United States District Court, E.D. Virginia, Richmond Division
A. GIBNEY, JR. UNITED STATES DISTRICT JUDGE
Clarke has applied to work for the City of Petersburg School
Board (the "School Board") many times to no avail.
After each denied application, Clarke has filed a charge of
discrimination with the Equal Employment Opportunity
Commission (the "EEOC"), followed by a suit in this
Court for violation of Title VII. The Court has dismissed
August 2015, Clarke again applied for a job with the School
Board, and the School Board did not hire him. He now claims
another violation of Title VII.
originally sued the School Board and four individuals. The
defendants moved to dismiss the case, and also moved for
sanctions against Clarke. On May 4, 2017, the Court dismissed
the claims against the four individuals with prejudice. As to
the School Board, the Court rejected the argument that claim
preclusion bars the current case. Nevertheless, the Court
dismissed the claim against the School Board, but gave Clarke
the opportunity to file a second amended complaint. The Court
did not resolve the motion for sanctions at that time.
25, 2017, Clarke filed the second amended complaint. The
School Board has again moved to dismiss. Because Clarke has
not alleged sufficient facts to establish that the School
Board did not hire him because of his prior EEOC complaints,
the Court will grant the School Board's motion to
dismiss. The Court, however, will not impose sanctions on
worked for the School Board from 2006 to 2009. In 2009, the
School Board laid him off because of a reduction in
workforce. Since then, Clarke has applied for a similar job
many times, but the School Board has not hired him.
date, Clarke has sued the School Board in this Court five
times for discrimination or retaliation based on different
rejected employment applications. See Clarke v.
Petersburg City Pub. Schs., No. 3:1 l-cv-00164-REP (EEOC
Charge No. 437-2010-00411); Clarke v. Petersburg City
Pub. Schs., No. 3:13-cv-00333-REP (EEOC Charge No.
437-2012-00731); Clarke v. Petersburg City Pub.
Schs., No. 3:14-cv-00239-REP (EEOC Charge No.
430-2013-02153); Clarke v. Petersburg City Pub.
Schs., No. 3:14-cv-00517-REP (EEOC Charge No.
437-2013-01022); Clarke v. City of Petersburg, No.
3:15-cv-00470-HEH (EEOC Charge No. 438-2014-00892).
August 2015, Clarke again unsuccessfully applied for a job
with the School Board. He says the Board rejected him because
of an EEOC charge that resulted in a right to sue letter on
April 24, 2014. He now claims unlawful retaliation.
STANDARD OF REVIEW
Federal Rules of Civil Procedure require a plaintiffs
complaint to contain "a short and plain statement of the
claim showing that the pleader is entitled to relief."
Fed.R.Civ.P. 8(a)(2). In cases where the plaintiff appears
without an attorney (i.e., pro se), courts do not expect the
pro se plaintiff to frame legal issues with the clarity and
precision expected from lawyers. Accordingly, courts construe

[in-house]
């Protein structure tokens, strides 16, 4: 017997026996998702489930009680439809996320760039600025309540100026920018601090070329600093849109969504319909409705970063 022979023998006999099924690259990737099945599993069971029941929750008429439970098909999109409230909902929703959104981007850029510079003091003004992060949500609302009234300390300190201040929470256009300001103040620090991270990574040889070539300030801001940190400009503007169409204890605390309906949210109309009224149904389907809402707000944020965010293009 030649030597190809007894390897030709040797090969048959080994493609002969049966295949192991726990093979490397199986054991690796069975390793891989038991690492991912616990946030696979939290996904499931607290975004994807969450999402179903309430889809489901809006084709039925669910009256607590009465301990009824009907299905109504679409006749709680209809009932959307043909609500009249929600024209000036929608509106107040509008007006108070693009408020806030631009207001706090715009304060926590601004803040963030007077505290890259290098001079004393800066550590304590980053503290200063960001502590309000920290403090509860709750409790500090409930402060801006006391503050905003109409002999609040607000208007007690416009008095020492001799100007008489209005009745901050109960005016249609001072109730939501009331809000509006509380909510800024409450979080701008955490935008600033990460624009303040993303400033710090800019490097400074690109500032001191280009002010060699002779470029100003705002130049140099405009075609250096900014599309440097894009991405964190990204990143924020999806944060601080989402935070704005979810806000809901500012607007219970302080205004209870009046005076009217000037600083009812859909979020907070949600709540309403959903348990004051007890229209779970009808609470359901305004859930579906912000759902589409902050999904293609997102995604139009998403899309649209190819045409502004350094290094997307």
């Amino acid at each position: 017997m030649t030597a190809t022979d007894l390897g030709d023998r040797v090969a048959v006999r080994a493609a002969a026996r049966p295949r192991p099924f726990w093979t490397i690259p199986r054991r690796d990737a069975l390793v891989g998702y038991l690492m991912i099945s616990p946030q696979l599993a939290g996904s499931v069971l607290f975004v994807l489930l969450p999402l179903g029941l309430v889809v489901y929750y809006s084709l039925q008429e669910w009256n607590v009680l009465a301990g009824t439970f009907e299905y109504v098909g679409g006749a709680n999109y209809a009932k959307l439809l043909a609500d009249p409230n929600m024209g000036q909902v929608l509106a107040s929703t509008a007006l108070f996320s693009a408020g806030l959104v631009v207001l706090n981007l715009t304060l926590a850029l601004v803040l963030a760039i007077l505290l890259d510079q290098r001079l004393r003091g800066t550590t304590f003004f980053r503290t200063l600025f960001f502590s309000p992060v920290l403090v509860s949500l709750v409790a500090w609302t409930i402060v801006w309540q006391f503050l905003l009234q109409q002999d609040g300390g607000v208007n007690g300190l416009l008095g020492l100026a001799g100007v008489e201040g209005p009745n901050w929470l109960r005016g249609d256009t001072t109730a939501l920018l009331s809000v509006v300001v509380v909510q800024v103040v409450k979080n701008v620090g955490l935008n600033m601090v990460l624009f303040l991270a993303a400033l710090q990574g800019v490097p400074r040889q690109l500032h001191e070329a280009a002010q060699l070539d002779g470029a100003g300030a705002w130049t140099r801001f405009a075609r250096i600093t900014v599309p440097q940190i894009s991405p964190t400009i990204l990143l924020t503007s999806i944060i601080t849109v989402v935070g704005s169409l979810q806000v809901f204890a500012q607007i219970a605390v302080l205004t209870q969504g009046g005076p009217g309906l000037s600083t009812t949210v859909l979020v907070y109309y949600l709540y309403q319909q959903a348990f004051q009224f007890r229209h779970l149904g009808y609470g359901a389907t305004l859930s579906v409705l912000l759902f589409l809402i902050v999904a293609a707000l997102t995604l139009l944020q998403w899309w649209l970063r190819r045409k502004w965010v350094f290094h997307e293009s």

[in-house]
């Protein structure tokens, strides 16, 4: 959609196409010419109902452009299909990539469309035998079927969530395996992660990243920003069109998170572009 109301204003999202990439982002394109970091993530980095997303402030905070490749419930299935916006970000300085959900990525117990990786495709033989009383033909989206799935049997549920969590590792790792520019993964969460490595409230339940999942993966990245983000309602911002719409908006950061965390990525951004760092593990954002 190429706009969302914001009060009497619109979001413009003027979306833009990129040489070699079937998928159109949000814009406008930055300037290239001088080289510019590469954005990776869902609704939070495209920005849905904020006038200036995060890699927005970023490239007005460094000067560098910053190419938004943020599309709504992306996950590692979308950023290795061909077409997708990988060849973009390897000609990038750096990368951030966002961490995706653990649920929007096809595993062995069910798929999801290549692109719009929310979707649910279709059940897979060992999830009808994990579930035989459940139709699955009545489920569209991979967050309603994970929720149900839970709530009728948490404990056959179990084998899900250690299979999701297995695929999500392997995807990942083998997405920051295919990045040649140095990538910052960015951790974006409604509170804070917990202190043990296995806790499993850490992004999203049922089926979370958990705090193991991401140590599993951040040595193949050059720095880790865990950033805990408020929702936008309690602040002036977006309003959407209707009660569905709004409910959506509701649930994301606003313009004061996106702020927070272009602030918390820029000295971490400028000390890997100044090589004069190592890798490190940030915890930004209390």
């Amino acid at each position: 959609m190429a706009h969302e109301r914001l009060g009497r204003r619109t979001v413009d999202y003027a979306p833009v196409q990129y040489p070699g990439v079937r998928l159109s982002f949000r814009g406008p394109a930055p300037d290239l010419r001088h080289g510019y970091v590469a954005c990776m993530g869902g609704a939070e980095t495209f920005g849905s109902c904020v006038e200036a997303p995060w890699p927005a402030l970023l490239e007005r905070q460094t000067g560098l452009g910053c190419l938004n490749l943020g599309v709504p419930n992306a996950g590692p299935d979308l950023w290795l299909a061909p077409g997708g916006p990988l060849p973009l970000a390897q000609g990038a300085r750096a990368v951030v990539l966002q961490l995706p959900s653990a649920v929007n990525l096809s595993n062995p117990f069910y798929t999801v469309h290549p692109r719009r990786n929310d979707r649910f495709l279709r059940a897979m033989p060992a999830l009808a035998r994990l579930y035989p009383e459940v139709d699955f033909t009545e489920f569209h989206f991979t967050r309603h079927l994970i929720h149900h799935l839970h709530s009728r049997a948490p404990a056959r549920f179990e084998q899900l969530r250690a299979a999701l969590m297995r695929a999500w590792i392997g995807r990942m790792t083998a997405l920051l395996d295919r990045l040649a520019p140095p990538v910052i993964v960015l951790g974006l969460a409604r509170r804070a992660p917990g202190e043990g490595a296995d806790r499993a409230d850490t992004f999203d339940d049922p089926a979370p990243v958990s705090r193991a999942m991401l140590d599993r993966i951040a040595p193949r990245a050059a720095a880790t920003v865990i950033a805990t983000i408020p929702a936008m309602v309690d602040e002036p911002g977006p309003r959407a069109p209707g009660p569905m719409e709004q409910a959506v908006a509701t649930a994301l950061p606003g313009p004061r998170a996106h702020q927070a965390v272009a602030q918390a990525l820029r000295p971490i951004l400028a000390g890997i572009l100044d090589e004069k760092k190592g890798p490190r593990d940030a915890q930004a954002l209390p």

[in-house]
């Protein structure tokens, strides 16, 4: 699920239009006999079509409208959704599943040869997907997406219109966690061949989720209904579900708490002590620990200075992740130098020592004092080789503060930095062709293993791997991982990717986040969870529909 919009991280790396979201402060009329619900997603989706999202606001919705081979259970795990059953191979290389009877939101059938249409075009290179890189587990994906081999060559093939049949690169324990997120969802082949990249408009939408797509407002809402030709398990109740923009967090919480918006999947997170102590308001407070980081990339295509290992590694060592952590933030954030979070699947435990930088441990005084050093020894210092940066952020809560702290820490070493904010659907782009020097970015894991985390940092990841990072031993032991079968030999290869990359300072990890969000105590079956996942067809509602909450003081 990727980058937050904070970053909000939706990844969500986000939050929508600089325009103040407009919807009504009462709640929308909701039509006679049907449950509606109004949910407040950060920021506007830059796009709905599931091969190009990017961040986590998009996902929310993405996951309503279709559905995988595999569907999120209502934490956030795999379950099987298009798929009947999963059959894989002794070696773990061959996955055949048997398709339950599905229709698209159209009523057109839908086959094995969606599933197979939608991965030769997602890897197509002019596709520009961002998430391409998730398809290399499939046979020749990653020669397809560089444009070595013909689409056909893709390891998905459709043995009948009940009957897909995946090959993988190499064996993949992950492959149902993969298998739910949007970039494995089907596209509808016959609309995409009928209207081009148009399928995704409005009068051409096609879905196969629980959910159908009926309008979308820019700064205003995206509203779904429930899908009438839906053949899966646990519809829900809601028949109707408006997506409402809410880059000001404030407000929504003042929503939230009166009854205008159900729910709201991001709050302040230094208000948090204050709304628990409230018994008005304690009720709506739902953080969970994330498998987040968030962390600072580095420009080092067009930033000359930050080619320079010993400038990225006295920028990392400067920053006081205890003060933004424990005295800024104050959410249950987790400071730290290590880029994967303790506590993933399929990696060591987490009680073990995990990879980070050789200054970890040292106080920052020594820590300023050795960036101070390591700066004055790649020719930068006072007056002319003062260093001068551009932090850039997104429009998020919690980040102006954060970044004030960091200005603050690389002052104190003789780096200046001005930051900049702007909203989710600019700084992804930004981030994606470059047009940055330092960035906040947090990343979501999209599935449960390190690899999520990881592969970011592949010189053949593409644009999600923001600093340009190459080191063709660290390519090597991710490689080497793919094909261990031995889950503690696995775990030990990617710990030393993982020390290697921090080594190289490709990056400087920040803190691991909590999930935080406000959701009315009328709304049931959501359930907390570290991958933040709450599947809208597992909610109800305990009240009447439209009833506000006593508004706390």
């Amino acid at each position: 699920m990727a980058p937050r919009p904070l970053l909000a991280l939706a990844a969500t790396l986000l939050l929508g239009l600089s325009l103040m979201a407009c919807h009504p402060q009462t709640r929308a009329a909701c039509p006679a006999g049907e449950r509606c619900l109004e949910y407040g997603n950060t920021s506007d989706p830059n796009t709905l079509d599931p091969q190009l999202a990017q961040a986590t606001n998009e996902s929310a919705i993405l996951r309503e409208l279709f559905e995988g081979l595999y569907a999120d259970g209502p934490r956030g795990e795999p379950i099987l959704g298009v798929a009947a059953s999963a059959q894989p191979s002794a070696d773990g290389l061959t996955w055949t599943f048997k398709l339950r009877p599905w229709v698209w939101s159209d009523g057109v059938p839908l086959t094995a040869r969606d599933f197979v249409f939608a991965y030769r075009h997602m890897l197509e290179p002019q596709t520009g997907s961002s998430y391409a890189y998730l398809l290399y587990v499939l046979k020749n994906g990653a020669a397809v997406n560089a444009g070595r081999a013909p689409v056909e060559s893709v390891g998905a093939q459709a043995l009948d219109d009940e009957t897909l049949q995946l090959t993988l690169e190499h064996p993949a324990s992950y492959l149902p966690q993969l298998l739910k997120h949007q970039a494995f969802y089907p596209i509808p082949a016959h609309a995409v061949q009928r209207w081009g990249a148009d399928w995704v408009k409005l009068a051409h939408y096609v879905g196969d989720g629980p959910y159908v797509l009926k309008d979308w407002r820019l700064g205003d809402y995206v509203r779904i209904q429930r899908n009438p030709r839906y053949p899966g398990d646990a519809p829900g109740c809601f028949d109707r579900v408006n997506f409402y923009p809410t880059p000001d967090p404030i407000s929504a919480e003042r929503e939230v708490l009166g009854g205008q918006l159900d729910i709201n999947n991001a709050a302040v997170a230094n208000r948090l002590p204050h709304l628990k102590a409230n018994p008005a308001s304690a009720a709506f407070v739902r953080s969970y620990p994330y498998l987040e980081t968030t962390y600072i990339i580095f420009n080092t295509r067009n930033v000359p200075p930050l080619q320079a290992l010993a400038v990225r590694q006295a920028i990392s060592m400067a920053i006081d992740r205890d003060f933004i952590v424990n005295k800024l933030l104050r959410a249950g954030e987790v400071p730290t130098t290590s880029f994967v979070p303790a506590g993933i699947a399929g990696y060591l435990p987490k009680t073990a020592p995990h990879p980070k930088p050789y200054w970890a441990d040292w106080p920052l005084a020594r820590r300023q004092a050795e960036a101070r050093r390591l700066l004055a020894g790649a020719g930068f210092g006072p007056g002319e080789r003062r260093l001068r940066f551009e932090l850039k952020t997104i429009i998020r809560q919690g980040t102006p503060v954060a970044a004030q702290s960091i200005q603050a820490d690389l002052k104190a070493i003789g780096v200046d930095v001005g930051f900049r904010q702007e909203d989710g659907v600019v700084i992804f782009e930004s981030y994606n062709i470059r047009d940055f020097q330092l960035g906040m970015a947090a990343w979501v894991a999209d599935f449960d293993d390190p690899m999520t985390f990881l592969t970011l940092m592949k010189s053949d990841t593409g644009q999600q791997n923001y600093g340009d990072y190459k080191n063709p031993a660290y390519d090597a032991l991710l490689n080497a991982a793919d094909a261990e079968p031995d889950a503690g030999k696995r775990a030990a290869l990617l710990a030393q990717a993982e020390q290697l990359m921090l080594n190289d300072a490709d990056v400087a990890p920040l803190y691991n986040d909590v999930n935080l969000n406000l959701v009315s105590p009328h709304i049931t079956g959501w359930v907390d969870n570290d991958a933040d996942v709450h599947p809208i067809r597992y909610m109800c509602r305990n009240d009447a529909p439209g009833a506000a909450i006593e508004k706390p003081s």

pro se complaints liberally. Beaudett v. City of
Hampton, 775 F.2d 1274, 1278 (4th Cir. 1985) This
principle of liberal construction, however, has its limits.
Id. Courts do not need to discern the unexpressed
intent of the plaintiff or to conjure up issues on the
plaintiffs behalf. See Laber v. Harvey, 438 F.3d
404, 413 n.3 (4th Cir. 2006); Beaudett, 775 F.2d at
defendants have moved to dismiss under Rule 12(b)(6) of the
Federal Rules of Civil Procedure. A Rule 12(b)(6) motion
gauges the sufficiency of a complaint. Goines v. Valley
Cmty. Servs. Bd, 822 F.3d 159, 165 (4th Cir. 2016).
Accordingly, in evaluating such a motion, courts typically
focus only on the complaint, documents attached to the
complaint, and documents explicitly incorporated into the
complaint by reference. Id. at 166. In appropriate
cases, however, courts may also (1) take judicial notice of
public records, such as federal court records, and (2)
consider documents submitted by the movant if the documents
are integral to the complaint and indisputably authentic.
Id; Witthohn v. Fed. Ins. Co., 164 F.App'x 395,
396 (4th Cir. 2006). When considering the complaint itself,
courts must accept all allegations as true and must draw all
reasonable inferences in favor of the plaintiff. Nemet
Chevrolet, Ltd. v. Consumeraffairs.com, Inc., 591 F.3d
250, 253 (4th Cir. 2009) (citing Edwards v. City of
Goldsboro, 178 F.3d 231, 244 (4th Cir. 1999)). The
principle that a court must accept all allegations as true,
however, does not apply to legal conclusions. Ashcroft v.
Iqbal, 556 U.S. 662, 678 (2009).
the facts in light of these principles, to survive a Rule
12(b)(6) motion to dismiss, the complaint must contain
sufficient facts to state a claim to relief that is plausible
on its face. Id. "A claim has facial
plausibility when the plaintiff pleads factual content that
allows the court to draw the reasonable inference that the
defendant is liable for the misconduct alleged."
Id. (quoting Bell Atl Corp. v. Twombly, 550
U.S. 544, 565 (2007)).